- Pedram Hamrah, MD
Pedram Hamrah, MD
- New England Eye Center/Tufts Medical Center
- Tufts University School of Medicine
- Reza Dana, MD, MPH, MSc
Reza Dana, MD, MPH, MSc
- Claes Dohlman Professor of Ophthalmology
- Harvard Medical School
- Section Editors
- Bruce S Bochner, MD
Bruce S Bochner, MD
- Editor-in-Chief — Allergy and Immunology
- Section Editor — Adult Allergy; Asthma
- Samuel M Feinberg Professor of Medicine
- Northwestern University Feinberg School of Medicine
- Robert A Wood, MD
Robert A Wood, MD
- Editor-in-Chief — Allergy and Immunology
- Section Editor — Pediatric Allergy
- Professor of Pediatrics
- Johns Hopkins University School of Medicine
There are five main types of ocular allergy: seasonal allergic conjunctivitis (SAC), perennial allergic conjunctivitis (PAC), vernal keratoconjunctivitis (VKC), atopic keratoconjunctivitis (AKC), and giant papillary conjunctivitis (GPC). Toxic conjunctivitis (also called toxic keratoconjunctivitis) is not allergic in nature, but it is frequently confused with allergic ocular disease. It implies direct damage to ocular tissues from an offending agent, usually a preservative or medication. The toxic agent can cause a papillary or follicular response in the conjunctiva with chronic use, and the conjunctiva can become chemotic, edematous, and hyperemic. Toxic conjunctivitis is reviewed here. The various forms of ocular allergy are reviewed separately. (See "Allergic conjunctivitis: Clinical manifestations and diagnosis" and "Vernal keratoconjunctivitis" and "Atopic keratoconjunctivitis" and "Giant papillary conjunctivitis".)
Toxic conjunctivitis typically occurs with protracted use of topical ocular medications . The reaction may take days to years to develop. There also appears to be a dose-response effect with regard to the preservative concentration and total amount of preservative-containing medications used . Thus, toxic ocular reactions are most frequently reported in patients with glaucoma, who are on lifelong therapy with multiple medications .
Results from a monkey model and human corneal epithelial cell culture suggest that preservatives in ophthalmic solutions are unlikely to cause significant direct toxicity to epithelium of otherwise normal cornea . However, studies in rabbit models consistently demonstrate ocular surface toxicity with topical preservative-containing medications [3,5]. In one study, patients with dry eyes were at greater risk for the development of toxic papillary reactions than those without dry eyes .
Preservatives in eye medications, contact lens solutions, and artificial tears are the most common causes of toxic ocular reactions . The most common types of preservatives include benzalkonium chloride (BAK or BAC), thimerosal, chlorobutanol, sodium perborate, and stabilized oxychloro complex (SOC). All of these can cause toxic, irritant, or hypersensitivity reactions . However, in rabbit models, the newer-generation SOC is less cytotoxic than the other preservatives [1,3].
A number of findings are seen in patients treated with preserved medications compared with those using preservative-free therapies:
- Noecker R. Effects of common ophthalmic preservatives on ocular health. Adv Ther 2001; 18:205.
- Jaenen N, Baudouin C, Pouliquen P, et al. Ocular symptoms and signs with preserved and preservative-free glaucoma medications. Eur J Ophthalmol 2007; 17:341.
- Baudouin C. Detrimental effect of preservatives in eyedrops: implications for the treatment of glaucoma. Acta Ophthalmol 2008; 86:716.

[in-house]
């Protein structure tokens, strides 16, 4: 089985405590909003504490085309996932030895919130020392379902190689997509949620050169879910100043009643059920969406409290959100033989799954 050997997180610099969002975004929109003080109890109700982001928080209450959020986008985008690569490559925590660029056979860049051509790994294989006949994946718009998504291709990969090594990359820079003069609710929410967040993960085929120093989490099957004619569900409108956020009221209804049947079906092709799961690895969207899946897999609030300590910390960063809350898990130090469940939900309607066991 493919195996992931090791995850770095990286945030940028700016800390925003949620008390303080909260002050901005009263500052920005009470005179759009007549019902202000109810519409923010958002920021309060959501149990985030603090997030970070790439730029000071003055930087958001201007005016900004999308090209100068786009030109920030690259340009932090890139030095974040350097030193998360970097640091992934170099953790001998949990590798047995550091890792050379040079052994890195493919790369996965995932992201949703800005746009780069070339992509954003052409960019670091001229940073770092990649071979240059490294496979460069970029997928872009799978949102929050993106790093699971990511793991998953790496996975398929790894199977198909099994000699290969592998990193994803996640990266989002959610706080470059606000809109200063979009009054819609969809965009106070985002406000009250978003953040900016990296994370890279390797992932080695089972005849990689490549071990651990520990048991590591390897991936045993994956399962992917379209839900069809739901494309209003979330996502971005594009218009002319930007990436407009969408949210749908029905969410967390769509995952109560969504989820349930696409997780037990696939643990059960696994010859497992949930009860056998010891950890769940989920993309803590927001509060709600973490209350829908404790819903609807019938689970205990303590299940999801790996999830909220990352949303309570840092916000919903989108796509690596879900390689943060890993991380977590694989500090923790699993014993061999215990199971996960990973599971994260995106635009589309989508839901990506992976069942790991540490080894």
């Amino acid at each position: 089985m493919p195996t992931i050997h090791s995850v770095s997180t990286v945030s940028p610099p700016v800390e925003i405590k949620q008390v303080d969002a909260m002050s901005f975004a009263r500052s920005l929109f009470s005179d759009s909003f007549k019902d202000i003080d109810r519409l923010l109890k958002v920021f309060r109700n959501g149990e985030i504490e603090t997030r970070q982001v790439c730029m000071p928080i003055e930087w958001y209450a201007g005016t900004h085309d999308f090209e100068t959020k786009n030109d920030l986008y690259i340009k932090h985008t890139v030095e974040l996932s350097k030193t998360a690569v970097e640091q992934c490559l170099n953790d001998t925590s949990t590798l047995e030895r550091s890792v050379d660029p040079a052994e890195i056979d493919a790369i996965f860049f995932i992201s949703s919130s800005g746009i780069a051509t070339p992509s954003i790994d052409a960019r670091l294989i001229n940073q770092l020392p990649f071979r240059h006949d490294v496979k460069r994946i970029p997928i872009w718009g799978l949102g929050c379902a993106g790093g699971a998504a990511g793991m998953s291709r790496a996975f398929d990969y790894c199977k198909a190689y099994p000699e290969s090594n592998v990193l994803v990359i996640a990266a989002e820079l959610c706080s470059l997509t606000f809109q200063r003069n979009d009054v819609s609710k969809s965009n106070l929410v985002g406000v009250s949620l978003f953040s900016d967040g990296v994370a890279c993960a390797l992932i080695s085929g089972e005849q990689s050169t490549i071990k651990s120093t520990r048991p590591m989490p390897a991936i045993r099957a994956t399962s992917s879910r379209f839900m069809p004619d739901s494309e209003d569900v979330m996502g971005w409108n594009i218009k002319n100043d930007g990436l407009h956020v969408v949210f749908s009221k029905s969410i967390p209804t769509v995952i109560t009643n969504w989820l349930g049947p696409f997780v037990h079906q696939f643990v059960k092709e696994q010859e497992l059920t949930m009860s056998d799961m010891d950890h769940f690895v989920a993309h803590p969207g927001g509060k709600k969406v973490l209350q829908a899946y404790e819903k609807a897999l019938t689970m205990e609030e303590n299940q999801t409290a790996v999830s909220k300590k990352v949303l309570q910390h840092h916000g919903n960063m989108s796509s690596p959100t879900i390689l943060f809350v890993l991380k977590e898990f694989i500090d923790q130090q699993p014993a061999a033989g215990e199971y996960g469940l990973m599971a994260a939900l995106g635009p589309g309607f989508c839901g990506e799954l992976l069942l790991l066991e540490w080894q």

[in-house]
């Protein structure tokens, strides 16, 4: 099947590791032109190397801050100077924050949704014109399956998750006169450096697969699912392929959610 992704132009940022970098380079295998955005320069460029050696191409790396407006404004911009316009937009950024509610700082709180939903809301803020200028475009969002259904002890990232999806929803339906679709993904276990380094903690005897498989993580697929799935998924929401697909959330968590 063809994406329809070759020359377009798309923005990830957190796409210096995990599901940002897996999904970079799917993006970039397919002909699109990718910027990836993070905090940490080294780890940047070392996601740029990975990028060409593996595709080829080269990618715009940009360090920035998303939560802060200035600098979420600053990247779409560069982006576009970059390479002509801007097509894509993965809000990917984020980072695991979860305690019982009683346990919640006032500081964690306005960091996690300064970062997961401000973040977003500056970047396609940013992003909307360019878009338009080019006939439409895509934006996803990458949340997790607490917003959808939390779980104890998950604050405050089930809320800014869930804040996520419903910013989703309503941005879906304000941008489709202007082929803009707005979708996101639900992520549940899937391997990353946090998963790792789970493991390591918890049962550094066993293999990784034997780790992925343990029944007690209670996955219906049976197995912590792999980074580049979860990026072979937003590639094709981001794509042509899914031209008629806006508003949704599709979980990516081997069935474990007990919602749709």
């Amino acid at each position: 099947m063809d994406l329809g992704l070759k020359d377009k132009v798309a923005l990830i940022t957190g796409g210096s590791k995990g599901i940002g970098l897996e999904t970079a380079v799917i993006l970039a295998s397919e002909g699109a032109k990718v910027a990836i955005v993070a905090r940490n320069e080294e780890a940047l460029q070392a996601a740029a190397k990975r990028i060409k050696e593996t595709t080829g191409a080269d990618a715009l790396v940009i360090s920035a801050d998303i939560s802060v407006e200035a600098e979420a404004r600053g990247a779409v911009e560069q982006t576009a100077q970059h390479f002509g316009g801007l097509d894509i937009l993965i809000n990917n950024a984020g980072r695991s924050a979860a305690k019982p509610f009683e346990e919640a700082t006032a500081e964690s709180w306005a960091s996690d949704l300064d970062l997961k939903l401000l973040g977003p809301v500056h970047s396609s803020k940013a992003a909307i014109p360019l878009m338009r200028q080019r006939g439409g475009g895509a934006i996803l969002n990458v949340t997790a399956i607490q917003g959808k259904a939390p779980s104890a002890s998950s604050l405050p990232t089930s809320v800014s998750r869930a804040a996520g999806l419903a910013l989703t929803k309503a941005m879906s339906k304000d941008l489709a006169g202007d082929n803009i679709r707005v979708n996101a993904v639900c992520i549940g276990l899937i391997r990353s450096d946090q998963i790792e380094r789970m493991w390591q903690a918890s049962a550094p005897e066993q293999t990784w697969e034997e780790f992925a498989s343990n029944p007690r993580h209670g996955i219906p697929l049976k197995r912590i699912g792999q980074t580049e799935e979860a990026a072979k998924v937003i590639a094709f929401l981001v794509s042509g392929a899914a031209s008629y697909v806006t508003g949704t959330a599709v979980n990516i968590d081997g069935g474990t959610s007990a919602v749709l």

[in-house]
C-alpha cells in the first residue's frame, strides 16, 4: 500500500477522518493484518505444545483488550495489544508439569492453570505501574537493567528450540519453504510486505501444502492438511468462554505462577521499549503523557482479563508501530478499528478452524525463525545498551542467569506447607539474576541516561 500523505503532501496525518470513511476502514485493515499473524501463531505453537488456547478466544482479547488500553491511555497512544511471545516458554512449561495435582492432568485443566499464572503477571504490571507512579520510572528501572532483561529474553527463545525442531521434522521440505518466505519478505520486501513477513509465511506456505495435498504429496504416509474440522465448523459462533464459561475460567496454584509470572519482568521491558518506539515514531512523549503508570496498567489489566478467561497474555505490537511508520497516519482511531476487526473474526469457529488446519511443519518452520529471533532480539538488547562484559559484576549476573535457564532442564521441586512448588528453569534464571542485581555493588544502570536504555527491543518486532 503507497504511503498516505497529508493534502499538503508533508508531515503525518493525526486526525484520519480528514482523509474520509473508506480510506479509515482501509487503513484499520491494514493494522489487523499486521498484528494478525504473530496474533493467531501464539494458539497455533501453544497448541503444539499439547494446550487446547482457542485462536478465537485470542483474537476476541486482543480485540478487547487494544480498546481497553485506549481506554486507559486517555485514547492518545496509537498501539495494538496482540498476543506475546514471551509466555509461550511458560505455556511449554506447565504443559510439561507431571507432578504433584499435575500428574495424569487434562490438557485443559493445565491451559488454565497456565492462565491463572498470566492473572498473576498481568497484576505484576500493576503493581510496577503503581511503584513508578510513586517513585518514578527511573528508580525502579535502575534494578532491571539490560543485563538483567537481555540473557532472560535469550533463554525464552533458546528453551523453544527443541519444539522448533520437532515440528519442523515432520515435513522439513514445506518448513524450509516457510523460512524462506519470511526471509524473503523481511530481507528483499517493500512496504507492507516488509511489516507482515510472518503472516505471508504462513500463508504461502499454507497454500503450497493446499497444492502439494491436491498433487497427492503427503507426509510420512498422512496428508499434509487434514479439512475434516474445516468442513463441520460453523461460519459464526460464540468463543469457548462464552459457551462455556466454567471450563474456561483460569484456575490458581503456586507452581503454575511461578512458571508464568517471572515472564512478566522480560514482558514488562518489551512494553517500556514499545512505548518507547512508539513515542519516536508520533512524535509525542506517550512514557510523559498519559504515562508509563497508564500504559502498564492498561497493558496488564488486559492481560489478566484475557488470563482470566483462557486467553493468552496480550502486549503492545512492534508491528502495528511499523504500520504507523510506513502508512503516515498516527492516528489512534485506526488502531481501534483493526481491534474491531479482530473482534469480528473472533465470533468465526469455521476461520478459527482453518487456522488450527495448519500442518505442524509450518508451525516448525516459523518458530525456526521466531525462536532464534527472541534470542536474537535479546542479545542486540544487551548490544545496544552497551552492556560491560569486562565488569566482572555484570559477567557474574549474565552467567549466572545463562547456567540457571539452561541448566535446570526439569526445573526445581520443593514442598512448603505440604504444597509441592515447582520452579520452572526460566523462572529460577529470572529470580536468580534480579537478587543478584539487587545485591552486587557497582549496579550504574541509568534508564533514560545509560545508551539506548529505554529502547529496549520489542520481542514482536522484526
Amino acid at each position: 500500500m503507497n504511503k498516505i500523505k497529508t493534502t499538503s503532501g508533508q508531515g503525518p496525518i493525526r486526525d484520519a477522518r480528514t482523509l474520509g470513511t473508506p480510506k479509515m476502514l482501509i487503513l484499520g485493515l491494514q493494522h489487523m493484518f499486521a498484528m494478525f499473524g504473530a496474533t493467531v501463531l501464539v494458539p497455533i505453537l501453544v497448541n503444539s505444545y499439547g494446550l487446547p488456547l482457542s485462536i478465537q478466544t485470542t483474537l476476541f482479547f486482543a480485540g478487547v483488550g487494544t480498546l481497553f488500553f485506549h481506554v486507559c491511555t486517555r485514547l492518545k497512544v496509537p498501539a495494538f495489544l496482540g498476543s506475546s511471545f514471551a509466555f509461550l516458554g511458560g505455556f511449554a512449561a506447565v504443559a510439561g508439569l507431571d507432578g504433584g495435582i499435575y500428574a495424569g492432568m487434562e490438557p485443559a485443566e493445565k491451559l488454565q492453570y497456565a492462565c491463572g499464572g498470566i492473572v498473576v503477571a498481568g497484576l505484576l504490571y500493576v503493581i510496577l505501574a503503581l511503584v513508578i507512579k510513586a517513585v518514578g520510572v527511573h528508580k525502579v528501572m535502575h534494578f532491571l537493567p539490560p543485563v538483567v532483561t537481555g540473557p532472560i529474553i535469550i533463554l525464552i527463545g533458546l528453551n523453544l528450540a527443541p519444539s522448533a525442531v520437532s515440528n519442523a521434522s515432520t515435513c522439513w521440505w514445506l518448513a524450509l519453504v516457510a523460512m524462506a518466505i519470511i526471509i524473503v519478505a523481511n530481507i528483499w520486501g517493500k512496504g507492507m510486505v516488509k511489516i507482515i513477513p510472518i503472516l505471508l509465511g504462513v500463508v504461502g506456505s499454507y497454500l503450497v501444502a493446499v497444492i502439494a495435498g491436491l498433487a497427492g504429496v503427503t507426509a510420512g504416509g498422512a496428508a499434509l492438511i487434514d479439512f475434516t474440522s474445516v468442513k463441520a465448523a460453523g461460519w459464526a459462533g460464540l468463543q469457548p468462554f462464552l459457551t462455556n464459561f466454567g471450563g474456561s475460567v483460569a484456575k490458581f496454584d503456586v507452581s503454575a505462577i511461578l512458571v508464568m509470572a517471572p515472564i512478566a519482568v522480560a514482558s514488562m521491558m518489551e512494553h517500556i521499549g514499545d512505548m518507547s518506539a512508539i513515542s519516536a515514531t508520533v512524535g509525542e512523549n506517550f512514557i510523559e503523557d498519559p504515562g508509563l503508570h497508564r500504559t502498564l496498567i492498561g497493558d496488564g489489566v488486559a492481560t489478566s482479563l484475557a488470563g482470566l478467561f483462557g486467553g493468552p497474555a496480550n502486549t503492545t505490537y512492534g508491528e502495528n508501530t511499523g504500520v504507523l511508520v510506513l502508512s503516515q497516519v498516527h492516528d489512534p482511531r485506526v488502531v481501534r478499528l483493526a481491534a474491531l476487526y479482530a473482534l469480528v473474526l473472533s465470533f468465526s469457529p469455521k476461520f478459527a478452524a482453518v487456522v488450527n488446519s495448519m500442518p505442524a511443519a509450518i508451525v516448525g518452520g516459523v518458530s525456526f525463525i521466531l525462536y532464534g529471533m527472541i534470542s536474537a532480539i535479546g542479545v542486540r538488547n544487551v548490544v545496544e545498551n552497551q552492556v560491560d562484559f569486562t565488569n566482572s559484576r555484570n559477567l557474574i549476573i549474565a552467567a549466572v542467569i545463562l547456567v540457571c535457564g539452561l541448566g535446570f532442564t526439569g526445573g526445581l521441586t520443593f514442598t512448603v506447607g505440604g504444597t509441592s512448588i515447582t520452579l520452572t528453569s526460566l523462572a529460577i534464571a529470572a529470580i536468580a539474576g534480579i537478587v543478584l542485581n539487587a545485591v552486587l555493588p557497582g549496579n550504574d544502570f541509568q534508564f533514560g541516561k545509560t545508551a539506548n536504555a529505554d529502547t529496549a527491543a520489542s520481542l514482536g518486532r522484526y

- Khoh-Reiter S, Jessen BA. Evaluation of the cytotoxic effects of ophthalmic solutions containing benzalkonium chloride on corneal epithelium using an organotypic 3-D model. BMC Ophthalmol 2009; 9:5.
- Liang H, Baudouin C, Pauly A, Brignole-Baudouin F. Conjunctival and corneal reactions in rabbits following short- and repeated exposure to preservative-free tafluprost, commercially available latanoprost and 0.02% benzalkonium chloride. Br J Ophthalmol 2008; 92:1275.
- Wilson FM 2nd. Adverse external ocular effects of topical ophthalmic therapy: an epidemiologic, laboratory, and clinical study. Trans Am Ophthalmol Soc 1983; 81:854.
- Li J, Tripathi RC, Tripathi BJ. Drug-induced ocular disorders. Drug Saf 2008; 31:127.
- Hong J, Bielory L. Allergy to ophthalmic preservatives. Curr Opin Allergy Clin Immunol 2009; 9:447.
- Pisella PJ, Lala E, Parier V, et al. [Effect of preservatives on the conjunctiva: a comparative study of beta-blocker eye drops with and without preservatives in glaucoma patients]. J Fr Ophtalmol 2003; 26:675.
- Baudouin C. Allergic reaction to topical eyedrops. Curr Opin Allergy Clin Immunol 2005; 5:459.
- FEDUKOWICZ H, WISE GN, ZARET MM. Toxic conjunctivitis due to antibiotics. Am J Ophthalmol 1955; 40:849.
- Benjamin KW. Toxicity of ocular medications. Int Ophthalmol Clin 1979; 19:199.
- Chen HT, Chen KH, Hsu WM. Toxic keratopathy associated with abuse of low-dose anesthetic: a case report. Cornea 2004; 23:527.
- Imperia PS, Lazarus HM, Dunkel EC, et al. An in vitro study of ophthalmic antiviral agent toxicity on rabbit corneal epithelium. Antiviral Res 1988; 9:263.
- Noecker RJ, Herrygers LA, Anwaruddin R. Corneal and conjunctival changes caused by commonly used glaucoma medications. Cornea 2004; 23:490.
- Pisella PJ, Fillacier K, Elena PP, et al. Comparison of the effects of preserved and unpreserved formulations of timolol on the ocular surface of albino rabbits. Ophthalmic Res 2000; 32:3.
- Coles WH. Pilocarpine toxicity. Effects on the rabbit corneal endothelium. Arch Ophthalmol 1975; 93:36.
- Ciolino JB, Mills DM, Meyer DR. Ocular manifestations of long-term mascara use. Ophthal Plast Reconstr Surg 2009; 25:339.
- Sánchez Palacios A, Shaman F, Garcá JA, Sánchez Palacios MA. [Prevalence of cosmetic sensitivity among beauticians]. Allergol Immunopathol (Madr) 1995; 23:148.
- Spector SL, Raizman MB. Conjunctivitis medicamentosa. J Allergy Clin Immunol 1994; 94:134.